IMF head Christine Lagarde on what empowering women can do for economic growth

IMF chief Christine Lagarde

Christine Lagarde became the first woman to be managing director of the International Monetary Fund back in 2011 when the global economy was recovering from the financial crisis. Her organization is an economic adviser and occasional lender to nearly 200 countries.

Lagarde spoke to "CBS This Morning" on Wednesday about the critical role women play in growing economies and creating profits for companies, and why women's empowerment is a "no brainer." She also discussed working with the Trump administration and why her organization lowered its estimate for U.S. economic growth.

Forbes routinely ranks Lagarde as one of the top ten most powerful women in the world. She shared the stage with another powerful woman, Ivanka Trump, at this year's Women20 Summit in Berlin. While some criticized Ivanka's participation in that event and others, Lagarde said the president's daughter's focus on women's issues, so long as it's "delivered upon," is welcome.

"She's focusing, from what I understand, on women issues, empowering women, making sure that women entrepreneurs from around the world can have access to finance, can be empowered. I think it is such a vital cause and such a way to try to boost growth, to reduce inequalities, to diversify economies," Lagarde said. "The intention, if it is delivered upon, is critically important. So I welcome that involvement, I really do."

Lagarde, who was elected last year to a second five-year term, believes empowering women is a "no-brainer."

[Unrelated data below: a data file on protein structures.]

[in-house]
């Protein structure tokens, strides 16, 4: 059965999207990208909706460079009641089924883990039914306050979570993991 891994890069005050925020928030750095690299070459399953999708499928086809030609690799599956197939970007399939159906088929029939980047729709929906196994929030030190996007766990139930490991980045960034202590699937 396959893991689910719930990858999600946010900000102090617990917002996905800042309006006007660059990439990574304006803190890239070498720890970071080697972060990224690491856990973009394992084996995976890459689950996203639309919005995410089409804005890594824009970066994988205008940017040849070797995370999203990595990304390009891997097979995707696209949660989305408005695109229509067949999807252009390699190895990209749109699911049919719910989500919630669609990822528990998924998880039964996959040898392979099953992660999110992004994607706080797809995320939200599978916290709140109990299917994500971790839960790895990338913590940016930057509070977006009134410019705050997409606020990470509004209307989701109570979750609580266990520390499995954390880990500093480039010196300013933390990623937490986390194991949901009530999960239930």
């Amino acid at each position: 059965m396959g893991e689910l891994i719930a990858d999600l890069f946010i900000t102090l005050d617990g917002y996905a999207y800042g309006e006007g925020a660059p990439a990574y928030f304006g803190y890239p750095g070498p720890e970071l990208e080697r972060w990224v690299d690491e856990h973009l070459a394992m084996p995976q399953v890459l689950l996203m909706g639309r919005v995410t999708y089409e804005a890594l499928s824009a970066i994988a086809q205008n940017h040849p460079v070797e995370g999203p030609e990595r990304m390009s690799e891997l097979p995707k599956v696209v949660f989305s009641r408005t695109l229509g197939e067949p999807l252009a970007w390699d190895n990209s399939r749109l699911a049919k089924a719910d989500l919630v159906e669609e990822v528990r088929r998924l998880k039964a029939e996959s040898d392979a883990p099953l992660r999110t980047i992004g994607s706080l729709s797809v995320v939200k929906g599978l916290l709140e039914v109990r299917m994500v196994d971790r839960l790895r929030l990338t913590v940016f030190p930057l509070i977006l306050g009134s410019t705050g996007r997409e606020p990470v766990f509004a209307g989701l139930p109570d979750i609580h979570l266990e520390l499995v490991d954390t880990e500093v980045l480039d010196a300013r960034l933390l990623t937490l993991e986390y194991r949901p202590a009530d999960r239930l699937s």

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"Women can just bring so much in terms of economic growth, in terms of profit to companies, in terms of common sense, in risk-taking policies. I think it's criminal not to rely on women more than we do and I will continue pushing that cause," Lagarde said.

Lagarde had some harsher words for President Trump, who threatened North Korea on Tuesday during his first speech to the U.N. She criticized his rhetoric and warned of how it could affect South Koreans, who are just across the border from the rogue county. She called for "a lot of calm, and a lot of cooperation" when dealing with Pyongyang.  

"I'm far more interested in the realities and what I heard yesterday about North Korea, in particular, had a lot to do with politics and rhetorics," Lagarde said. "I was in Korea last week and I could see for myself how complex these issues are and how critically important it is for the South Koreans who live just across the border and within range of whatever could be done across the line of demarcation."

In terms of working with the Trump administration, Lagarde said she's had "good" meetings and discussions with Treasury Secretary Steven Mnuchin and supports tax reform.

"We certainly have made recommendations concerning tax and the tax reform first draft – and I'm not going to comment on the depth of the draft because I haven't seen it – but the tax reform in its principles, we support it and we are prepared to continue to examine and explore and make recommendations," Lagarde said.  

Back in June, the IMF lowered its forecast for U.S. economic growth to 2.1 percent because expectations that there would be prompt tax reform and a massive investment in infrastructure have yet to be fulfilled.

The Trump administration has set its own goals for economic growth between three and four percent, which Lagarde said would be "very difficult" to achieve.

"Particularly if the reform pace is as slow as it is. And that contrasts with the rest of the world because the rest of the world is doing pretty well."